What plagues a journalist? Surely any left-of-center writer gets no joy out of reporting on the world of politics today. And no doubt the climate of obsessive fact-checking can be tedious and exhausting. But when I sit down to write my next piece, these facts are not what haunt me, not what paralyzes my hands over the keyboard with my deadline looming. It is rather the pressure to feel I must write something that has never been written before, and the bitter resentment that I can’t.
Any go-to story would be to report on Donald Trump’s latest controversial tweet, or the latest amoral political decision he proposes. The default setting seems to be to indict the Trump administration, and cue the media pundits who will continue to gripe about the state of the country under these policies, or other who will defend Trump’s gaffes tooth and nail until the next media frenzy. And so the cycle goes unwaveringly.
Valuable opinions about whether or not what is being reported on constitutes as news have been circulating for a while, yet have done little to change the agenda-setting of news stations. In November of 2016, The New York Times began to forward criticism of obsessive reporting over even the most minute of Trump-related news.
In fact, as of March 2017, journalism’s obsession with Trump had produced the equivalent of about $2 billion in free media, according to an analysis by mediaQuant, a media studies company that uses advertising rates to assign a dollar amount to the amount of media coverage a candidate gets. So despite this overwhelming effort to expose Trump’s corruption or intolerance, news media just provided his administration with free advertising.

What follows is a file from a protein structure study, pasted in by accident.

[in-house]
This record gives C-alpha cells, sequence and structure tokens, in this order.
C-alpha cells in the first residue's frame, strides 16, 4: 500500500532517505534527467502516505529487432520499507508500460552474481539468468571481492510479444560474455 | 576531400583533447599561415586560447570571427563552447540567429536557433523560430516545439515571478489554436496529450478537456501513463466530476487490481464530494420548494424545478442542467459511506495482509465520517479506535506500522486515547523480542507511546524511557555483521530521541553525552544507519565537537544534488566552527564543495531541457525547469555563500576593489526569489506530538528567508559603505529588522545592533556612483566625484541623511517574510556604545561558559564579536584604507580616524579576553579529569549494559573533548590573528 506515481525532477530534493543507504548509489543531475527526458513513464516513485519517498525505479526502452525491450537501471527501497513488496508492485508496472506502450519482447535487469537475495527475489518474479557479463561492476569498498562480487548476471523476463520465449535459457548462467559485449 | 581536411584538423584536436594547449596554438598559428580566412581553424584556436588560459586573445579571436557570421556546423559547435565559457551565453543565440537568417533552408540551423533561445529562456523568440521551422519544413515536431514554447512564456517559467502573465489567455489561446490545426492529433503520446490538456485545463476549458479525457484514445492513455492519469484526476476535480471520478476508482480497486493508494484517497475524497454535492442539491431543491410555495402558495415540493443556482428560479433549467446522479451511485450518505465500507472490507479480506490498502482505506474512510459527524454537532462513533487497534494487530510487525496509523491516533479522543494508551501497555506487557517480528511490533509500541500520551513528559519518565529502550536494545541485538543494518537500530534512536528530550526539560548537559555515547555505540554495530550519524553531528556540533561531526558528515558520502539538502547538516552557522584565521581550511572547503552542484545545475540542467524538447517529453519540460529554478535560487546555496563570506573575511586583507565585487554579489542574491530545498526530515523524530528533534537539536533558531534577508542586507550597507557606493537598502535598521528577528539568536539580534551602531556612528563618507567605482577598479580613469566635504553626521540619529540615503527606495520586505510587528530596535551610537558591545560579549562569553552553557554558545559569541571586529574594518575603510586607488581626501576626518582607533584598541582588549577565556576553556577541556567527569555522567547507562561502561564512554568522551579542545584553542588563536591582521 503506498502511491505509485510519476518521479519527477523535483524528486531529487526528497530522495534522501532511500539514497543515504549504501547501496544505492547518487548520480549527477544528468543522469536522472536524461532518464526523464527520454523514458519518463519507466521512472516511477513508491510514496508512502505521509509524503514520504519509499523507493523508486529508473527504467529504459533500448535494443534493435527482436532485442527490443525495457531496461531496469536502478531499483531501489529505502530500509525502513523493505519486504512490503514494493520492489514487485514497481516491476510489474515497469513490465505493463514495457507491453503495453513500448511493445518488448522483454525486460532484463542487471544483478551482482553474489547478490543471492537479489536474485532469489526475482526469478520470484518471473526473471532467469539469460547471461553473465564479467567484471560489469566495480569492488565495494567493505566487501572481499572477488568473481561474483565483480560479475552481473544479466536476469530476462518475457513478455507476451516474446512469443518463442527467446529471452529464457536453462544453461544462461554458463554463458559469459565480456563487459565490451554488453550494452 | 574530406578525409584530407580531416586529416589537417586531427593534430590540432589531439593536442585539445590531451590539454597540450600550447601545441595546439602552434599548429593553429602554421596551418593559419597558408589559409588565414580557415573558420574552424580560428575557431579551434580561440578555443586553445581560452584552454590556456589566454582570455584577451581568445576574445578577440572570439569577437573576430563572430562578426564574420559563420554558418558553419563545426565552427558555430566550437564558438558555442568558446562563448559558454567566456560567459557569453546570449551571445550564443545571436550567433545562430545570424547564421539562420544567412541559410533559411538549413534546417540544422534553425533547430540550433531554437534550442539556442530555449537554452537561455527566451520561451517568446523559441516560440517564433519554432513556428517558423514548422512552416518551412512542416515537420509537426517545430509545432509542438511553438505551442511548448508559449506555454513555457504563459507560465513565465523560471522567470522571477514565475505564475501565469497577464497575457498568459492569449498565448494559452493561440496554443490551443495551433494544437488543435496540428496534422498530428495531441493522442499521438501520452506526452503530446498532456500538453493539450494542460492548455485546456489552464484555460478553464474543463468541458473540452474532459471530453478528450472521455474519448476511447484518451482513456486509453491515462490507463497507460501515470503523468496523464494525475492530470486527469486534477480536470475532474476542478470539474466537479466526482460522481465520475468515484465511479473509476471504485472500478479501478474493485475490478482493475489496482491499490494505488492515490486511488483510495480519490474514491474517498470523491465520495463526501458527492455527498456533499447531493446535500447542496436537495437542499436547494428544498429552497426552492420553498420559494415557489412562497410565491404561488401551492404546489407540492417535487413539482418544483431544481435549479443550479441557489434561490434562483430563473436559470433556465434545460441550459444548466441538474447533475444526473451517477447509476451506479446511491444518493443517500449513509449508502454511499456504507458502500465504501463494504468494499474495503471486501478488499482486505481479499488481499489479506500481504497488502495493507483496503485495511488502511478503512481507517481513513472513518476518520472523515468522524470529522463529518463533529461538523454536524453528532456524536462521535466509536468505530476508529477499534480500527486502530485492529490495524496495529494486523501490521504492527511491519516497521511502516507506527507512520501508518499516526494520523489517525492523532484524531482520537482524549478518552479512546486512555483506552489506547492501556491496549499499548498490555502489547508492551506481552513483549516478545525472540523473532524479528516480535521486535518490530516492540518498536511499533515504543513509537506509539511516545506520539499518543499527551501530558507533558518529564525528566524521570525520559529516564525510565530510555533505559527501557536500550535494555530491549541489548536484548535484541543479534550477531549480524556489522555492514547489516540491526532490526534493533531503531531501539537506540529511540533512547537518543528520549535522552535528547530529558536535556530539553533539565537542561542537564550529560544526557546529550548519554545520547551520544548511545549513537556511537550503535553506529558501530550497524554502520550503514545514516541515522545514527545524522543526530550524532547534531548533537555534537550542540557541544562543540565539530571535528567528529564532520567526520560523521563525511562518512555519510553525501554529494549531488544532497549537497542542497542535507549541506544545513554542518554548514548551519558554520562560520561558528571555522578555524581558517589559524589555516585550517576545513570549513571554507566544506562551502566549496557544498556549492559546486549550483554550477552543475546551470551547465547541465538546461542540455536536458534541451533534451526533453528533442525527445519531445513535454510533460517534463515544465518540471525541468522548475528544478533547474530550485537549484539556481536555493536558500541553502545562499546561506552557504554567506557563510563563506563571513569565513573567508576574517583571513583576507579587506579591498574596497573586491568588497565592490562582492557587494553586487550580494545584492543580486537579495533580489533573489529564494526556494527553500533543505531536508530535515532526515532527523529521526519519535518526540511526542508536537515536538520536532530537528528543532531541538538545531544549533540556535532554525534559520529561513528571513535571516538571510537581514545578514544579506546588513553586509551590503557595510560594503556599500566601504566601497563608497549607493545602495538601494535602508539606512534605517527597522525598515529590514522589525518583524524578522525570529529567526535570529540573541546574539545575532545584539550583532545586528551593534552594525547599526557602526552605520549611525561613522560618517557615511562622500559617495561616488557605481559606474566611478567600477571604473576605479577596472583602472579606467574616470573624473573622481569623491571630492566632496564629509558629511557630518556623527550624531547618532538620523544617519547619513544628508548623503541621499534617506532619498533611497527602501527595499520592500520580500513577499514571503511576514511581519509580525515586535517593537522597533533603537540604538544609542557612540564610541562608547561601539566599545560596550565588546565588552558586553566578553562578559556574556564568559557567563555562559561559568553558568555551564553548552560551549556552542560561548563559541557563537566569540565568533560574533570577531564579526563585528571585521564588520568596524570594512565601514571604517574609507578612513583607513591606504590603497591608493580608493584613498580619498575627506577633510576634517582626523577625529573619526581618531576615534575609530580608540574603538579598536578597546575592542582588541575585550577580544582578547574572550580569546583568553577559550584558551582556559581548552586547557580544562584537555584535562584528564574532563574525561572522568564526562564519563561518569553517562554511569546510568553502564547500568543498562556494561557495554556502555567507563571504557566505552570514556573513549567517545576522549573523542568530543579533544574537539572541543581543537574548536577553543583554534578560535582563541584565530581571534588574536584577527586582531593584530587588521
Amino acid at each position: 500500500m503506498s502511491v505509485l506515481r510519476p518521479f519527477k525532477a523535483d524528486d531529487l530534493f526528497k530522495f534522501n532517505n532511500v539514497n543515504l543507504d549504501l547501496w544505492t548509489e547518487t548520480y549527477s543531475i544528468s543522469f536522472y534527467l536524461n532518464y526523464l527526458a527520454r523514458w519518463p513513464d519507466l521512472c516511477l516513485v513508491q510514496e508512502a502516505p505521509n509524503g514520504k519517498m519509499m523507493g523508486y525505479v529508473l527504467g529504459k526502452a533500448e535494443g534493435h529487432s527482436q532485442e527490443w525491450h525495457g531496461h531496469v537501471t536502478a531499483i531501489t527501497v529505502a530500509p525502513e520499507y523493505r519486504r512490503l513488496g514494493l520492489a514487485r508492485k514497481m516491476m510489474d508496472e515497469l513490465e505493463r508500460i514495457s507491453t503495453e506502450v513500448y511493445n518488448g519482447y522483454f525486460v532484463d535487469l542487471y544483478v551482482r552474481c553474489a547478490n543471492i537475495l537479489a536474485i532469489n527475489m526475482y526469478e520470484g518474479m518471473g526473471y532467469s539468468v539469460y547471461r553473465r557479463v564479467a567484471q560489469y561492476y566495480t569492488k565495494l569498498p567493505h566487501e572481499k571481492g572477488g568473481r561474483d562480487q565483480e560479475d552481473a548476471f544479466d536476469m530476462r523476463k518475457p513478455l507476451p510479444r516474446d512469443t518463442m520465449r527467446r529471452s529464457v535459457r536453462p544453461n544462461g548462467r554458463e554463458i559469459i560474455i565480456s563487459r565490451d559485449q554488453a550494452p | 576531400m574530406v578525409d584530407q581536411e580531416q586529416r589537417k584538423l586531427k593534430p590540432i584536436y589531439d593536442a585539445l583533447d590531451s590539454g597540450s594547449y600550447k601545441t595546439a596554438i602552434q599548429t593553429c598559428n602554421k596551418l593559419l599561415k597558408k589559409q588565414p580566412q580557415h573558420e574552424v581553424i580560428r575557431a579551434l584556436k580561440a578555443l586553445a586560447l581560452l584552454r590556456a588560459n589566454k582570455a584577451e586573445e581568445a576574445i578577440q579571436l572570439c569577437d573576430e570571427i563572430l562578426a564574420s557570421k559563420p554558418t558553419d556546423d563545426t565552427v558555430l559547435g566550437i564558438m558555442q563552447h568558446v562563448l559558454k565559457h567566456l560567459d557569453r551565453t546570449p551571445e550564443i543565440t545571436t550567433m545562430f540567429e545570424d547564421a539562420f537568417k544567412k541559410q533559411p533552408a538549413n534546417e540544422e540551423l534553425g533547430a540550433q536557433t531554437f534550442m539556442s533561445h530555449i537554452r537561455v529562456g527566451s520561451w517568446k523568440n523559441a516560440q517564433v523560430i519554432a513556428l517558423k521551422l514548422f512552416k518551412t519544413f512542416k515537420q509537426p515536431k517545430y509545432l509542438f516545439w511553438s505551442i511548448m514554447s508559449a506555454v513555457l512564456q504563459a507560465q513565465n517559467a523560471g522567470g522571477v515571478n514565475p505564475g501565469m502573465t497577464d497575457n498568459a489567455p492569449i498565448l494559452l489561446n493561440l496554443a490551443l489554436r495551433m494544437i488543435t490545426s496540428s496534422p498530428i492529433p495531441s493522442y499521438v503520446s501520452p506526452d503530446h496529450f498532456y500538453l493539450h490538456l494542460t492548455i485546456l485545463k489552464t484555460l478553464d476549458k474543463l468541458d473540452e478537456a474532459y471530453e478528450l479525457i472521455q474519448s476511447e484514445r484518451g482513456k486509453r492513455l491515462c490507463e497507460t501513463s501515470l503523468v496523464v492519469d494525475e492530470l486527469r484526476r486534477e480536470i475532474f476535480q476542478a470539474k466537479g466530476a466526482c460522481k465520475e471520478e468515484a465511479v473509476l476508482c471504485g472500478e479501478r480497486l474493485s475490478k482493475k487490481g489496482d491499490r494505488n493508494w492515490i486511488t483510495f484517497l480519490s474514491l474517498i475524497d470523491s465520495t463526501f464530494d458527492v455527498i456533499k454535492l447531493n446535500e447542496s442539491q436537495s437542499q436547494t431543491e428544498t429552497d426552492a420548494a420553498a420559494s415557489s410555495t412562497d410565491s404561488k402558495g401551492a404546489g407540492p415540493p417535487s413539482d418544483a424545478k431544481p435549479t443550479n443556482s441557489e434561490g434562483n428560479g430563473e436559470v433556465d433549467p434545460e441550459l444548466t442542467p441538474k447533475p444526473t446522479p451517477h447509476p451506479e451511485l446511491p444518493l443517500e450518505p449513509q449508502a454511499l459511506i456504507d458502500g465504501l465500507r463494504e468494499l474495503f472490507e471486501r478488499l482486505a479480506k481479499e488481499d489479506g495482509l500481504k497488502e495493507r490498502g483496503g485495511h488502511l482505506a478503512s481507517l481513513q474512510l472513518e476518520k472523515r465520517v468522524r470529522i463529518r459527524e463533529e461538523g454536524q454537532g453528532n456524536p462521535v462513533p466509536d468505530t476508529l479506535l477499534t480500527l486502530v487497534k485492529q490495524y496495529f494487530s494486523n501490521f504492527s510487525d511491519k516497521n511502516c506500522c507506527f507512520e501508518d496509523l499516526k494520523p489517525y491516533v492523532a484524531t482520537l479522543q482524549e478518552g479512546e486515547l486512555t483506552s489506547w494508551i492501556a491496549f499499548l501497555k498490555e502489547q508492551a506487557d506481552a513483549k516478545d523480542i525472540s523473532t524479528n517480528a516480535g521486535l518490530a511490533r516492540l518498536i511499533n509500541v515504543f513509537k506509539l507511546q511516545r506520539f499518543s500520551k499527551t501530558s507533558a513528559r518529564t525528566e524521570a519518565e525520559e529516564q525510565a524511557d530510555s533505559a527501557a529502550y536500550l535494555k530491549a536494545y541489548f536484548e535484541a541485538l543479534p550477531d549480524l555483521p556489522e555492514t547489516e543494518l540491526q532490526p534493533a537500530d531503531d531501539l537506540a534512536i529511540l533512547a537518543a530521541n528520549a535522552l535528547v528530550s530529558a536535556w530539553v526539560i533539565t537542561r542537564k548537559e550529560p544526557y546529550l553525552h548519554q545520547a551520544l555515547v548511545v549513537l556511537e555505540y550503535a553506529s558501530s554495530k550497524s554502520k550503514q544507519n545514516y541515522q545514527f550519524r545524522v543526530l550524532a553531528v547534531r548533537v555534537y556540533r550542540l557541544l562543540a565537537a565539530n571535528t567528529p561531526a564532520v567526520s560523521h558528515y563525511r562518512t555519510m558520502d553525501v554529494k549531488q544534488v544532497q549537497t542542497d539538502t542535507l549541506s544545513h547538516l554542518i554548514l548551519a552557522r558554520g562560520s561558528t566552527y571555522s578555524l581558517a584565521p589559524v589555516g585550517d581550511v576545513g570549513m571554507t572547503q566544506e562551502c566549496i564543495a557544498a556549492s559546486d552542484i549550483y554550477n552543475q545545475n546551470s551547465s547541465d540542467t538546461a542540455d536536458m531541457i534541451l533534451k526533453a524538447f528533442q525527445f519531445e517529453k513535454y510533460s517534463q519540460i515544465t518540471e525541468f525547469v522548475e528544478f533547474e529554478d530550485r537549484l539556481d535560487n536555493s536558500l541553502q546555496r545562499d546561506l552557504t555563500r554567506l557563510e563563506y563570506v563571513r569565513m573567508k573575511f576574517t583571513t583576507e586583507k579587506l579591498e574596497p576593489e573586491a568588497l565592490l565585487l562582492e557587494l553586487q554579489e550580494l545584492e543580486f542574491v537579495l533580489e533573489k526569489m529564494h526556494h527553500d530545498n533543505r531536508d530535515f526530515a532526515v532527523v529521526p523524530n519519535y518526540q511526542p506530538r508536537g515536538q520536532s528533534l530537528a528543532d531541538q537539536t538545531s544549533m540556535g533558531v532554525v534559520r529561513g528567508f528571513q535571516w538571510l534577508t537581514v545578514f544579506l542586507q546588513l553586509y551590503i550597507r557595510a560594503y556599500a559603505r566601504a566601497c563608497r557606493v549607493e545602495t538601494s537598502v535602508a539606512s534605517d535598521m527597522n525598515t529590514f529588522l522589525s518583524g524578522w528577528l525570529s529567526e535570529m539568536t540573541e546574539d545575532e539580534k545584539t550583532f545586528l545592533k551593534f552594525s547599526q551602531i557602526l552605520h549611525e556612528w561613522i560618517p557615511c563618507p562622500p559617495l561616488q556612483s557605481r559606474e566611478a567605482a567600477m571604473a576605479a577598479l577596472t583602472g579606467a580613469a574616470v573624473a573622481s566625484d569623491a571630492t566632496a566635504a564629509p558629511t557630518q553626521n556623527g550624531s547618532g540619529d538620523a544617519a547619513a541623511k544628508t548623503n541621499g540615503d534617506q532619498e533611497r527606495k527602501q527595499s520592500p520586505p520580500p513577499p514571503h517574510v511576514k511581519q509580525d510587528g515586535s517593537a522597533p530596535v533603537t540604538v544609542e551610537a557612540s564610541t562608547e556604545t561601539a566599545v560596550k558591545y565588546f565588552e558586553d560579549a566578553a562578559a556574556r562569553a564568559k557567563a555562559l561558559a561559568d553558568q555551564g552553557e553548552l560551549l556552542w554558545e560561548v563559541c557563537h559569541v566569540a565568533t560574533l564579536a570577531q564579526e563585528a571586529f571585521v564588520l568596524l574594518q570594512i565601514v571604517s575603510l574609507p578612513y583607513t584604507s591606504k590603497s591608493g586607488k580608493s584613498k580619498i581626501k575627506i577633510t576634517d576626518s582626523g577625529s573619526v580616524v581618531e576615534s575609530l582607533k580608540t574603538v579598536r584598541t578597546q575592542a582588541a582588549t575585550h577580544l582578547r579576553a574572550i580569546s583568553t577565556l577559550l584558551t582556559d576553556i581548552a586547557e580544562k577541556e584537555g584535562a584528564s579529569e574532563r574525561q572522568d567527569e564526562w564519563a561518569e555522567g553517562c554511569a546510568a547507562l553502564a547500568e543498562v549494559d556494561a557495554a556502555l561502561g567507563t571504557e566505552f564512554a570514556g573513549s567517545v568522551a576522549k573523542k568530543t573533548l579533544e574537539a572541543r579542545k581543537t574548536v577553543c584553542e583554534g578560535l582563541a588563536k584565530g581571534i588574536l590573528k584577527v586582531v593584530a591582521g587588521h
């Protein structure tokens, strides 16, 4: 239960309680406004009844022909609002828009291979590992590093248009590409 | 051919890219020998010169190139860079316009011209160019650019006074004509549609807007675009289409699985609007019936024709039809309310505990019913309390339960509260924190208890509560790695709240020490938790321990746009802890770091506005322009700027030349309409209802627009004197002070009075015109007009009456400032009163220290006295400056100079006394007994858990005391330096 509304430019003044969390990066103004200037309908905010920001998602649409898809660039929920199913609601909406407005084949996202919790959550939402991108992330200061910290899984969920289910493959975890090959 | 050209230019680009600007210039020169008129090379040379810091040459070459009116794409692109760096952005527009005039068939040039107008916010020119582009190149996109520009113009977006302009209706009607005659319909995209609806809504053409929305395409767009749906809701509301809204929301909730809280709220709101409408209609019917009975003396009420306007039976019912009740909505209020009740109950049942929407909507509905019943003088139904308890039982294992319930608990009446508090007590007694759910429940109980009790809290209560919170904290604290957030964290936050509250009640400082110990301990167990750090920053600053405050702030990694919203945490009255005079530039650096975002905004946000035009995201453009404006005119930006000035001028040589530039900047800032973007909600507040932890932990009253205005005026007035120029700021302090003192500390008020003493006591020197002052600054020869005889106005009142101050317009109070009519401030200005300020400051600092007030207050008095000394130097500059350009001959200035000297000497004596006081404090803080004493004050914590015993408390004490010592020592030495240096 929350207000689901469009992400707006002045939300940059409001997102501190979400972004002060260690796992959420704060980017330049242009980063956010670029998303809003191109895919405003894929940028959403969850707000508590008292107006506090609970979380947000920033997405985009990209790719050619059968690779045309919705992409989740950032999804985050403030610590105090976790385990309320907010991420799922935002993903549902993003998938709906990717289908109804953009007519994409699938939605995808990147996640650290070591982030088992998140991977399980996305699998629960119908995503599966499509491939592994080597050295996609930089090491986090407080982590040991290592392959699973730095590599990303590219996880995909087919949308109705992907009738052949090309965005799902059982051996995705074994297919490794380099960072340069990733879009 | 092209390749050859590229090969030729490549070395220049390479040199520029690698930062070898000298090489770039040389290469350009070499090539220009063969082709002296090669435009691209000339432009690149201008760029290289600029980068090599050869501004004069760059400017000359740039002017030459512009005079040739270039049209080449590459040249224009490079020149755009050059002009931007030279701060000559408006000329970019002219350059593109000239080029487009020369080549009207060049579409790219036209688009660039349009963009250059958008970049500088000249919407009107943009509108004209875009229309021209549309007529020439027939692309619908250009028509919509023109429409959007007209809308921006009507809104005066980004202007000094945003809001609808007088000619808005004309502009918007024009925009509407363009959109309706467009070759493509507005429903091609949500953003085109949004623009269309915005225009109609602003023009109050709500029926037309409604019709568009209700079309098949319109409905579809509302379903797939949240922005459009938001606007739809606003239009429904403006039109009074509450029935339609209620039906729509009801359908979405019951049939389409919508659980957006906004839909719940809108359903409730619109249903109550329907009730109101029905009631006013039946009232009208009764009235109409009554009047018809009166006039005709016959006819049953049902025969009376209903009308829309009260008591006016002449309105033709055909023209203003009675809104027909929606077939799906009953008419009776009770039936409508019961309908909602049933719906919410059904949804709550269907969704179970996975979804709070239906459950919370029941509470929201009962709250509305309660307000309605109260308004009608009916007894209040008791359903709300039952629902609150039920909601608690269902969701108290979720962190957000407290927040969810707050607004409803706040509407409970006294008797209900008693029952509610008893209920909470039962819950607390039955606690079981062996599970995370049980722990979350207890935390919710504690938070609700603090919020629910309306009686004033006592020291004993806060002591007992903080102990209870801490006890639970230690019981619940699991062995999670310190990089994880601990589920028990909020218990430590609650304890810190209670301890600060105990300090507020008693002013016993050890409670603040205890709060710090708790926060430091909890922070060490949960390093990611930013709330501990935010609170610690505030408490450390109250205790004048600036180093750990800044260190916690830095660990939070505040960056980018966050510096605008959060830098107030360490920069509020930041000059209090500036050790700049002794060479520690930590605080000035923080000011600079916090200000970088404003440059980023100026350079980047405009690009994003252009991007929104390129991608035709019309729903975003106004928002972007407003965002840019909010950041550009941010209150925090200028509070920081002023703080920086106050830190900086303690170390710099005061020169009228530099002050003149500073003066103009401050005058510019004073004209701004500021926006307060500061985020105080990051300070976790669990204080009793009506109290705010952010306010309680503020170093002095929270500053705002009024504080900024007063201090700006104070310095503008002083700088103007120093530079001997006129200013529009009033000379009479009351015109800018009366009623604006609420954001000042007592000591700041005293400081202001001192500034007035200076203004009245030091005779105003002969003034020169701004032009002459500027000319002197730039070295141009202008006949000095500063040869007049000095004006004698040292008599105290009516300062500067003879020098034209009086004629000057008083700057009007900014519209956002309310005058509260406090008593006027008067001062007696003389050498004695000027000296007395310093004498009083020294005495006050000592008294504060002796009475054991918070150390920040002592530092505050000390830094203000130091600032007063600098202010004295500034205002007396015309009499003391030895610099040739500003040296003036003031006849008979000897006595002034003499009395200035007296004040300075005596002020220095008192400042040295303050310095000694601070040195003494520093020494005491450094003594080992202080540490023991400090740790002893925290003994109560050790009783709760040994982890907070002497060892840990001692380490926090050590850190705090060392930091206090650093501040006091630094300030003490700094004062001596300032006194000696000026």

So what can I say that hasn’t already been said? What headline can I conjure that has not already appear across chyrons on CNN? What plagues a journalist today is the need to be heard in a professional field that seems increasingly inclinded to manufacture a chorus of collective thought rather than a collection of individual voices. The saturation of today’s media frenzy challenges us to somehow dig up from within ourselves a profound and groundbreaking analysis of the volatile political climate of Washington, D.C., some solution to the polarization of US politics.
And unfortunately, this intense media saturation has done little to actually overthrow the Trump administration, or convert his faithful supporters. Checking in with Trump supporters after the 100-day mile marker into his presidency, many news media sources have been anxiously investigating the reactions of Trump’s base. And uniformly most of his supporters are still backing him with the same sustained fervor as when he was campaigning. One supporer from Nazareth, Pennsylvania even argues to cut Trump some slack thus far: “Please, give him a second. He’s already done more than Obama ever did.”
The push to break the monotony of the news calls into question the job of journalists today. Moreover, the sting of unoriginality makes us consider what intrinsically motivates writers to keep producing media that may very well just bleed back into the humdrum of the morning paper, or the chorus of media pundit outcries on the nightly news.
The struggle just to be heard in any meaningful way rivals the difficulty a journalist faces to reframe a media story in a way that makes it original.
I do not know if and how writers like myself can break the routines of news media. I have not found within myself the wisdom to amplify my voice or the voice of another over the banal discourse we read every morning. I just hope that if someone does find that answer, that they empower themselves to make it known, and I hope that we all listen.